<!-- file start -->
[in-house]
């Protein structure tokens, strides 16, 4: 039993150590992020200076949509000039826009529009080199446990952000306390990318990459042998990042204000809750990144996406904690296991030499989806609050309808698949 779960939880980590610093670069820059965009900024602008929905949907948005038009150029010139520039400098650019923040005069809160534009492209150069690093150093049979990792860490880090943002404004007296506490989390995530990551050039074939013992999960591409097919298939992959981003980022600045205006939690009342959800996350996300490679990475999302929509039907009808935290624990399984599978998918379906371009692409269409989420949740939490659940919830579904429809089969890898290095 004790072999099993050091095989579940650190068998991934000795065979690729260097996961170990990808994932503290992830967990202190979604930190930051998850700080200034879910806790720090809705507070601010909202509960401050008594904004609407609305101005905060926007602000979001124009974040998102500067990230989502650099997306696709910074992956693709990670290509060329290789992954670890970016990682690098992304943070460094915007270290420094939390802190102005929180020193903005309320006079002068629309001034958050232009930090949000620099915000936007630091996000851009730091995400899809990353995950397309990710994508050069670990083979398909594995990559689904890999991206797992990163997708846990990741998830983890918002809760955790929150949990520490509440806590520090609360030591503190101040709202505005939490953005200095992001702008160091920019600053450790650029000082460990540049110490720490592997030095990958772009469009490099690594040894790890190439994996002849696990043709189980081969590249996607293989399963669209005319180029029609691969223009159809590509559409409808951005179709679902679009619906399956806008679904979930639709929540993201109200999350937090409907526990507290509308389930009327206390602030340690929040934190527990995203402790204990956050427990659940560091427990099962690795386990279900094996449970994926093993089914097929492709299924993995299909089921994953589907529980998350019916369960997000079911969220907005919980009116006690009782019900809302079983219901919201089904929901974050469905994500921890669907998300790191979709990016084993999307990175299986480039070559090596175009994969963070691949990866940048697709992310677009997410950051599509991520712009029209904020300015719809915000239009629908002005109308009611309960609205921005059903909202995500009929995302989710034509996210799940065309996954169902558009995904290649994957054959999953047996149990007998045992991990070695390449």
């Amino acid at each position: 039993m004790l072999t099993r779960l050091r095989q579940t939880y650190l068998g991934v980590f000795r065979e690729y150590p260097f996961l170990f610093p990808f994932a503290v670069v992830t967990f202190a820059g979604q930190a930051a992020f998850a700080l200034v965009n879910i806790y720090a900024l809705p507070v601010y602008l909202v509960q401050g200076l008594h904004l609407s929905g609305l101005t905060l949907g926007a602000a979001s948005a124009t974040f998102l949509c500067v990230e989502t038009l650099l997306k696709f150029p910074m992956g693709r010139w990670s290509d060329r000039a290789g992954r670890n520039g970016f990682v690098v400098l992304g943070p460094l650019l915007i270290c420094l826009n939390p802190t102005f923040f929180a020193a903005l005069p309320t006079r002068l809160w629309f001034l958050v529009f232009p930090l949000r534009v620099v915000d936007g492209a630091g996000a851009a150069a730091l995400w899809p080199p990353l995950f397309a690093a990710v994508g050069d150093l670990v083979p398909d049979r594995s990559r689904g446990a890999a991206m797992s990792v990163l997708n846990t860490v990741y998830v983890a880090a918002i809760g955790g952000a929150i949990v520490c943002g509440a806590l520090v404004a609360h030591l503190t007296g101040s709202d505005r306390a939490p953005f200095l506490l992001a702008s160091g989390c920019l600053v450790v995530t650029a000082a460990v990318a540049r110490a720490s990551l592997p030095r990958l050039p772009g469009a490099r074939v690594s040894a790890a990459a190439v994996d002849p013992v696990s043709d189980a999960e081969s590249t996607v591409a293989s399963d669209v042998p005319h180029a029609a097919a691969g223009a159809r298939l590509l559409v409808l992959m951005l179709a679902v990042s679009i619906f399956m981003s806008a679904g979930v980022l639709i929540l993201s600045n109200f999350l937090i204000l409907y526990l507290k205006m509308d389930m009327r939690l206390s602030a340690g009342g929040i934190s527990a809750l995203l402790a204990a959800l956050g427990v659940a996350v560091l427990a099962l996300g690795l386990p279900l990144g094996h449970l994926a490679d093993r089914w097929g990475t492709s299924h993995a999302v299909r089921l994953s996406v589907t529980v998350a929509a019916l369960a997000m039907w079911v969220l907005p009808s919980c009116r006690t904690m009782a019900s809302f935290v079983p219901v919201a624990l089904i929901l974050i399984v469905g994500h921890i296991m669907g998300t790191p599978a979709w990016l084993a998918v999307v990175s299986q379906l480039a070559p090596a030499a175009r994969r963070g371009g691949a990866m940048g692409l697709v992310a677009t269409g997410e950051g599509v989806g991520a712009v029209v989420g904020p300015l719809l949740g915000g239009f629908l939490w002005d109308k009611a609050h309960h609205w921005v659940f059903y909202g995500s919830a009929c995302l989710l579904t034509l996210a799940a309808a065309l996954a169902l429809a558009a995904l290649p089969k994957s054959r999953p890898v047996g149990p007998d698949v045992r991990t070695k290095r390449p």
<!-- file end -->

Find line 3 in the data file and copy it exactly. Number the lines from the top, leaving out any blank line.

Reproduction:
């Amino acid at each position: 039993m004790l072999t099993r779960l050091r095989q579940t939880y650190l068998g991934v980590f000795r065979e690729y150590p260097f996961l170990f610093p990808f994932a503290v670069v992830t967990f202190a820059g979604q930190a930051a992020f998850a700080l200034v965009n879910i806790y720090a900024l809705p507070v601010y602008l909202v509960q401050g200076l008594h904004l609407s929905g609305l101005t905060l949907g926007a602000a979001s948005a124009t974040f998102l949509c500067v990230e989502t038009l650099l997306k696709f150029p910074m992956g693709r010139w990670s290509d060329r000039a290789g992954r670890n520039g970016f990682v690098v400098l992304g943070p460094l650019l915007i270290c420094l826009n939390p802190t102005f923040f929180a020193a903005l005069p309320t006079r002068l809160w629309f001034l958050v529009f232009p930090l949000r534009v620099v915000d936007g492209a630091g996000a851009a150069a730091l995400w899809p080199p990353l995950f397309a690093a990710v994508g050069d150093l670990v083979p398909d049979r594995s990559r689904g446990a890999a991206m797992s990792v990163l997708n846990t860490v990741y998830v983890a880090a918002i809760g955790g952000a929150i949990v520490c943002g509440a806590l520090v404004a609360h030591l503190t007296g101040s709202d505005r306390a939490p953005f200095l506490l992001a702008s160091g989390c920019l600053v450790v995530t650029a000082a460990v990318a540049r110490a720490s990551l592997p030095r990958l050039p772009g469009a490099r074939v690594s040894a790890a990459a190439v994996d002849p013992v696990s043709d189980a999960e081969s590249t996607v591409a293989s399963d669209v042998p005319h180029a029609a097919a691969g223009a159809r298939l590509l559409v409808l992959m951005l179709a679902v990042s679009i619906f399956m981003s806008a679904g979930v980022l639709i929540l993201s600045n109200f999350l937090i204000l409907y526990l507290k205006m509308d389930m009327r939690l206390s602030a340690g009342g929040i934190s527990a809750l995203l402790a204990a959800l956050g427990v659940a996350v560091l427990a099962l996300g690795l386990p279900l990144g094996h449970l994926a490679d093993r089914w097929g990475t492709s299924h993995a999302v299909r089921l994953s996406v589907t529980v998350a929509a019916l369960a997000m039907w079911v969220l907005p009808s919980c009116r006690t904690m009782a019900s809302f935290v079983p219901v919201a624990l089904i929901l974050i399984v469905g994500h921890i296991m669907g998300t790191p599978a979709w990016l084993a998918v999307v990175s299986q379906l480039a070559p090596a030499a175009r994969r963070g371009g691949a990866m940048g692409l697709v992310a677009t269409g997410e950051g599509v989806g991520a712009v029209v989420g904020p300015l719809l949740g915000g239009f629908l939490w002005d109308k009611a609050h309960h609205w921005v659940f059903y909202g995500s919830a009929c995302l989710l579904t034509l996210a799940a309808a065309l996954a169902l429809a558009a995904l290649p089969k994957s054959r999953p890898v047996g149990p007998d698949v045992r991990t070695k290095r390449p």